Microsoft has long been on a mission to redesign some of the icons it uses across its products. Over the past few months, we’ve seen new icons for the Office 365 apps, Microsoft Chredge, and even the Windows 10 camera app and Groove Music, Weather, and Solitaire. Well, the company today detailed most of these icons in a blog post and even took the wraps off a new Windows 10 icon, inspired by Fluent Design (via The Verge.)
In the post, Microsoft’s Jon Friedman describes how the company is “scaling” new icon design efforts from 10 products to over 100. According to Friedman, the effort involved making sure that “each icon authentically represented both the product truth and the larger Microsoft brand.” To accomplish this, Microsoft’s designers also worked to ensure the icons signaled innovation, but also “a flexible and open design system to span a range of contexts,” according to Friedman.
This largely comes to life on your screen with new icons that feature richer gradients, a broader spectrum of colors, as well as what Microsoft calls “a dynamic motion with ribbon-like qualities..” You can see in the new Windows 10 icon, which can be seen in the featured image above. It now has more gradients of blue, with each of the four segments being a different shade of the color.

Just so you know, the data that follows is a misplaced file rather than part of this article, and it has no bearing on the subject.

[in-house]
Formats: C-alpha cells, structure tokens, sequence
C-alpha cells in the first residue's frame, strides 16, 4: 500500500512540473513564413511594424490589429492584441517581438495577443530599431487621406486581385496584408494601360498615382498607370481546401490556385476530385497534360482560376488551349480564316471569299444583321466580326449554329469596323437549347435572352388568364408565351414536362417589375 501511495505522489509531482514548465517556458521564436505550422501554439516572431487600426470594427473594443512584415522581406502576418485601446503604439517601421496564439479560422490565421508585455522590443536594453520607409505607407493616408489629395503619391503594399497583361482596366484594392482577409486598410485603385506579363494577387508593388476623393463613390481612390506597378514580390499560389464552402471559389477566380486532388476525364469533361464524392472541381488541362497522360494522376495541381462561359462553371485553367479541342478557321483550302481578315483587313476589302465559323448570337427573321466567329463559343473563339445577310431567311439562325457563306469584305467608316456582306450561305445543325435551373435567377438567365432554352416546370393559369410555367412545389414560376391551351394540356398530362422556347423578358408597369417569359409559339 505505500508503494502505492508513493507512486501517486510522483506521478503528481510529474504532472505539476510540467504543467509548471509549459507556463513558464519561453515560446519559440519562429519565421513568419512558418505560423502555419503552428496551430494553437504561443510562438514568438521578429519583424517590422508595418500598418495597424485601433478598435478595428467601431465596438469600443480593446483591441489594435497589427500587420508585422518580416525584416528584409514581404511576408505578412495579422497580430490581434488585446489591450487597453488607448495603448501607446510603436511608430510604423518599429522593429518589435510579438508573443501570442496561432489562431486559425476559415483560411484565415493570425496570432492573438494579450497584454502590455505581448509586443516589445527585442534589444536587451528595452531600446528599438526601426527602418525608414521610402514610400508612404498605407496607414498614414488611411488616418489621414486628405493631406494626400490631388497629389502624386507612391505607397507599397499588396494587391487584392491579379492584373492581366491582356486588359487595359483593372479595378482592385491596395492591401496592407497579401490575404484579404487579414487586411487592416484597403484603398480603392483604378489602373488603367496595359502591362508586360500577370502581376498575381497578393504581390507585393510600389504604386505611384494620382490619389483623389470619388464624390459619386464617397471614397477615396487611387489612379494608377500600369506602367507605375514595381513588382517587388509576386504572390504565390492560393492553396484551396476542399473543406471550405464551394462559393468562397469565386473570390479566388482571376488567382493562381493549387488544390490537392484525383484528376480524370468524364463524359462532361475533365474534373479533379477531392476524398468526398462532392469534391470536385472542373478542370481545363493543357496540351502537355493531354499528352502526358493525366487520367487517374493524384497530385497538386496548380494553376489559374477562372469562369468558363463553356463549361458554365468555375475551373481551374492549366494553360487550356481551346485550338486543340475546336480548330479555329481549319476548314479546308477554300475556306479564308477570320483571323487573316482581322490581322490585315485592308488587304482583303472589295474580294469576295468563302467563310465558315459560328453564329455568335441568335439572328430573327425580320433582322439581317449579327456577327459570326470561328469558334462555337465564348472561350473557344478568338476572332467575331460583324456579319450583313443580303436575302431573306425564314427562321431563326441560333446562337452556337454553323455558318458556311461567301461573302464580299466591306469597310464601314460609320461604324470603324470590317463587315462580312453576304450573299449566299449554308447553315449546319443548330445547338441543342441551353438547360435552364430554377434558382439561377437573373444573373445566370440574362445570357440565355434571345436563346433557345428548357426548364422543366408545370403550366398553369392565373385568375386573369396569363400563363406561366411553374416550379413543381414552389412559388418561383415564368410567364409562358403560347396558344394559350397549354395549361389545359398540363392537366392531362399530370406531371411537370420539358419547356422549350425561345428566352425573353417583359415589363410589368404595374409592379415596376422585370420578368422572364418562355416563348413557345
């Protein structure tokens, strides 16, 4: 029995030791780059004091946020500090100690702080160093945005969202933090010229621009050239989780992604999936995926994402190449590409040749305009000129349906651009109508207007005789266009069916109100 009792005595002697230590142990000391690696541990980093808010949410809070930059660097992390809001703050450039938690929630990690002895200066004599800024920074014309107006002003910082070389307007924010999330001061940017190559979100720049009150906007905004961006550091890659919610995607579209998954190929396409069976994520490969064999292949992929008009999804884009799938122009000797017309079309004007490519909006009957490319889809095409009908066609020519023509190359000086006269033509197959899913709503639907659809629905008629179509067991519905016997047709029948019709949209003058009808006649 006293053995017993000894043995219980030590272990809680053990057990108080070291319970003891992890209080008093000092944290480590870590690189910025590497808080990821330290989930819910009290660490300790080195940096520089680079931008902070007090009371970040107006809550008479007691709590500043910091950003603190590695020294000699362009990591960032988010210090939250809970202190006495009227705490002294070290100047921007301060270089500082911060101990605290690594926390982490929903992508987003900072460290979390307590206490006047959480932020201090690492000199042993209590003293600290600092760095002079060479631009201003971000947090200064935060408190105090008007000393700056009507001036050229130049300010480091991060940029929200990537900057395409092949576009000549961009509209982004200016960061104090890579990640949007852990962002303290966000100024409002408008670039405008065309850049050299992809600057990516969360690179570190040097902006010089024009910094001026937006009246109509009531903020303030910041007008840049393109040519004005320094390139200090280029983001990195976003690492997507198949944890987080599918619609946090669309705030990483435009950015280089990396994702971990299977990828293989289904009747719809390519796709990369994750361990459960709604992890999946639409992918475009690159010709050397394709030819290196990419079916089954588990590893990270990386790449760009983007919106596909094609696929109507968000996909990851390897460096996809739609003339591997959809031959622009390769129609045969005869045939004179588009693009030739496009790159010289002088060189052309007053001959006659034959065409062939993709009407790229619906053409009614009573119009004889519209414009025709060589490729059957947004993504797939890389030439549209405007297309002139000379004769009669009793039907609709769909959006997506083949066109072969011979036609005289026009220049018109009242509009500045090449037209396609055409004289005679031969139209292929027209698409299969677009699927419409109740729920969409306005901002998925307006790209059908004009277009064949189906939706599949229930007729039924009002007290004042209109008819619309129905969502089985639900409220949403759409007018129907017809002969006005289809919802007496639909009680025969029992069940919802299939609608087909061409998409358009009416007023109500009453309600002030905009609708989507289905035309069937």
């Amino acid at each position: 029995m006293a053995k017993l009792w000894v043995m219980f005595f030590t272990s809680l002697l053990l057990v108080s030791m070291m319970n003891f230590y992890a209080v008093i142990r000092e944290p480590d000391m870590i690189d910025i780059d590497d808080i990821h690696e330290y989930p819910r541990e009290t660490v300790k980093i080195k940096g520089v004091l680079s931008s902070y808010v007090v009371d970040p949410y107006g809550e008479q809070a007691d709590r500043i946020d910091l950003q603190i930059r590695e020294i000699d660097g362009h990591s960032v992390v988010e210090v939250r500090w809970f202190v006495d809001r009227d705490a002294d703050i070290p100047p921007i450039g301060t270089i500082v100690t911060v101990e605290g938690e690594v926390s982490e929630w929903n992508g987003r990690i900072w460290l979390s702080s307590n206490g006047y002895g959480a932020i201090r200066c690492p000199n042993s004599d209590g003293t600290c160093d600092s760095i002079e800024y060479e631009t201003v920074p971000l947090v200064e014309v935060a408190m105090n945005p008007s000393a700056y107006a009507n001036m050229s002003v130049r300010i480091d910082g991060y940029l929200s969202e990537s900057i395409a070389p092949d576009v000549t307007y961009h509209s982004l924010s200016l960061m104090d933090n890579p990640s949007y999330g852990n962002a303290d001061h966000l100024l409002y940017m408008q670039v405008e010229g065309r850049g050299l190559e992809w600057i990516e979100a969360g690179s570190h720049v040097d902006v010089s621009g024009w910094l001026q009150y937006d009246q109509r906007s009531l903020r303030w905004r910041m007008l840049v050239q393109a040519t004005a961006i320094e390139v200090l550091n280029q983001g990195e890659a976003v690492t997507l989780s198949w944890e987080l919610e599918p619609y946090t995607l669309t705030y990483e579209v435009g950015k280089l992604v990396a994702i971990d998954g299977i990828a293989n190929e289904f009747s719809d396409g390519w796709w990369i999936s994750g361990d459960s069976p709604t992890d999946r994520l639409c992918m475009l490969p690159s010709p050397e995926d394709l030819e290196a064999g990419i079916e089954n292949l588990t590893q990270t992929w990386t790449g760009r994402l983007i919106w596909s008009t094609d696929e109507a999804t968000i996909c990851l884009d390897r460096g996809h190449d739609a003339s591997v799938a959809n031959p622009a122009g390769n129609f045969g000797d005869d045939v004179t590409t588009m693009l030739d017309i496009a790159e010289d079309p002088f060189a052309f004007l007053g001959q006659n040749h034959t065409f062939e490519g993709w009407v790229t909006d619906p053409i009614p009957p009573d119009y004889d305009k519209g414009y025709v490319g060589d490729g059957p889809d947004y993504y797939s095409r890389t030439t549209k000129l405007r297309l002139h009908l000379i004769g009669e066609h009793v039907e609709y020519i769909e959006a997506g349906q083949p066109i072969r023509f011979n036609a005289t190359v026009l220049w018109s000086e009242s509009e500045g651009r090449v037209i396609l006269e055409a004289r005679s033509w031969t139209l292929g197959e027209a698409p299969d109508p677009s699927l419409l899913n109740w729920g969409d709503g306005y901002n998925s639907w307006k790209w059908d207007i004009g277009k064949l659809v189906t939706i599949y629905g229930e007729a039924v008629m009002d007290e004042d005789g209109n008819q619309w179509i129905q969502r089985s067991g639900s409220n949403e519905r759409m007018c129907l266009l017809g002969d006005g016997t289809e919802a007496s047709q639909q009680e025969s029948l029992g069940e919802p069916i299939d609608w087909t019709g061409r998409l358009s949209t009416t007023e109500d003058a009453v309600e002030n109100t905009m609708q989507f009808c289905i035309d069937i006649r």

Other icons seen there include a revamped Microsoft Exchange icon, as well as an icon for Microsoft Paint. Even the Calculator app, Command Prompt, and File Explorer have a new icon, as seen in the image above. They largely look more lively, and quite realistic to what you’d expect for them to look like in real life.
Microsoft also says that it learned that flat icons with muted colors no longer resonate with people. You can expect the company to revamp more icons in the future. These might show up in Windows 10X, which will likely be coming out next year for a new wave of foldable Windows 10 devices. “There’s always work to be done, but we’re incredibly proud of what our teams accomplished and can’t wait to see how you respond,” ends Jon Friedman in the post.Further reading: Fluent Design, Microsoft, Windows 10